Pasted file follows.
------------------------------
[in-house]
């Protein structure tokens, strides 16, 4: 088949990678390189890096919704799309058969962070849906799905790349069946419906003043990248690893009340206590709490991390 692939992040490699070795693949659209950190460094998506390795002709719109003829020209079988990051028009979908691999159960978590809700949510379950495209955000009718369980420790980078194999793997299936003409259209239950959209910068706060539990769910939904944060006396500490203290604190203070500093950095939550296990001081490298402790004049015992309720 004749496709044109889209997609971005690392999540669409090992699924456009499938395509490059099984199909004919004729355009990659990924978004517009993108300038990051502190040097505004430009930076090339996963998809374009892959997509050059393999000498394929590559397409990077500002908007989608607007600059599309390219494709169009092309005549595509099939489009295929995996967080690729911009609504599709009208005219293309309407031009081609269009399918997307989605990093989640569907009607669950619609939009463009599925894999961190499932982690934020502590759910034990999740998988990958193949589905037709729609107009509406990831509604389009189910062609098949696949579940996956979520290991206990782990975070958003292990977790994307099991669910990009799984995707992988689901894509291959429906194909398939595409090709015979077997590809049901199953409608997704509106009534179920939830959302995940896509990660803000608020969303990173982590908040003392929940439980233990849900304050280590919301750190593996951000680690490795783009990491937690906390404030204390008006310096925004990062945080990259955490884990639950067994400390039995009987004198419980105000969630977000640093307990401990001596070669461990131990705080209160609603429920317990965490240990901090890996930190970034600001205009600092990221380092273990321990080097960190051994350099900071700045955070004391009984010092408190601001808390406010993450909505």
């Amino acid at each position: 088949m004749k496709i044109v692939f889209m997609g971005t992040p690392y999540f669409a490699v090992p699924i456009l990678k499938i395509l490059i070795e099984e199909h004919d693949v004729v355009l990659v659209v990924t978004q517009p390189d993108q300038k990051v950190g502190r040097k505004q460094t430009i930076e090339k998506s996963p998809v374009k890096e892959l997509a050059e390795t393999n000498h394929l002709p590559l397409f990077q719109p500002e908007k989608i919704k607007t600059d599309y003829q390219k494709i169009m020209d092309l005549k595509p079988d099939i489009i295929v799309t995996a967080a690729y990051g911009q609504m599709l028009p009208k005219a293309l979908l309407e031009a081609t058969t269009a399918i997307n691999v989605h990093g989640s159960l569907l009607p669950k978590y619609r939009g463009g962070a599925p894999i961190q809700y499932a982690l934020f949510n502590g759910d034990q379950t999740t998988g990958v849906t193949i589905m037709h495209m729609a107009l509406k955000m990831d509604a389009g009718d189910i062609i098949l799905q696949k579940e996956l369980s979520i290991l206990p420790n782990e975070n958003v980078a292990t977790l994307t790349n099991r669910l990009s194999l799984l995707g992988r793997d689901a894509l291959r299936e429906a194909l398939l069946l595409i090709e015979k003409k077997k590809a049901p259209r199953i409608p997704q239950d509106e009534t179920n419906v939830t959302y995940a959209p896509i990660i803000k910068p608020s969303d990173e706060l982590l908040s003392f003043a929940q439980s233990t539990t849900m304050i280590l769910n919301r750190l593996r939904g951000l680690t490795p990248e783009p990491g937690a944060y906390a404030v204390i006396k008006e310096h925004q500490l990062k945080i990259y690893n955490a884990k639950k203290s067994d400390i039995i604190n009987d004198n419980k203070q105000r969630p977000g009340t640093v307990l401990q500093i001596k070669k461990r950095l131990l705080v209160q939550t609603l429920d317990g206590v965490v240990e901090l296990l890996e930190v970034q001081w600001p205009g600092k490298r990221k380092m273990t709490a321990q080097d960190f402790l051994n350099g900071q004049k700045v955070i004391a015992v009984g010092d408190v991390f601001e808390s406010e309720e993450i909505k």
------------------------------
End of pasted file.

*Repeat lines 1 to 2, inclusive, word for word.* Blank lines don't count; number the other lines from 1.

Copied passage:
[in-house]
């Protein structure tokens, strides 16, 4: 088949990678390189890096919704799309058969962070849906799905790349069946419906003043990248690893009340206590709490991390 692939992040490699070795693949659209950190460094998506390795002709719109003829020209079988990051028009979908691999159960978590809700949510379950495209955000009718369980420790980078194999793997299936003409259209239950959209910068706060539990769910939904944060006396500490203290604190203070500093950095939550296990001081490298402790004049015992309720 004749496709044109889209997609971005690392999540669409090992699924456009499938395509490059099984199909004919004729355009990659990924978004517009993108300038990051502190040097505004430009930076090339996963998809374009892959997509050059393999000498394929590559397409990077500002908007989608607007600059599309390219494709169009092309005549595509099939489009295929995996967080690729911009609504599709009208005219293309309407031009081609269009399918997307989605990093989640569907009607669950619609939009463009599925894999961190499932982690934020502590759910034990999740998988990958193949589905037709729609107009509406990831509604389009189910062609098949696949579940996956979520290991206990782990975070958003292990977790994307099991669910990009799984995707992988689901894509291959429906194909398939595409090709015979077997590809049901199953409608997704509106009534179920939830959302995940896509990660803000608020969303990173982590908040003392929940439980233990849900304050280590919301750190593996951000680690490795783009990491937690906390404030204390008006310096925004990062945080990259955490884990639950067994400390039995009987004198419980105000969630977000640093307990401990001596070669461990131990705080209160609603429920317990965490240990901090890996930190970034600001205009600092990221380092273990321990080097960190051994350099900071700045955070004391009984010092408190601001808390406010993450909505």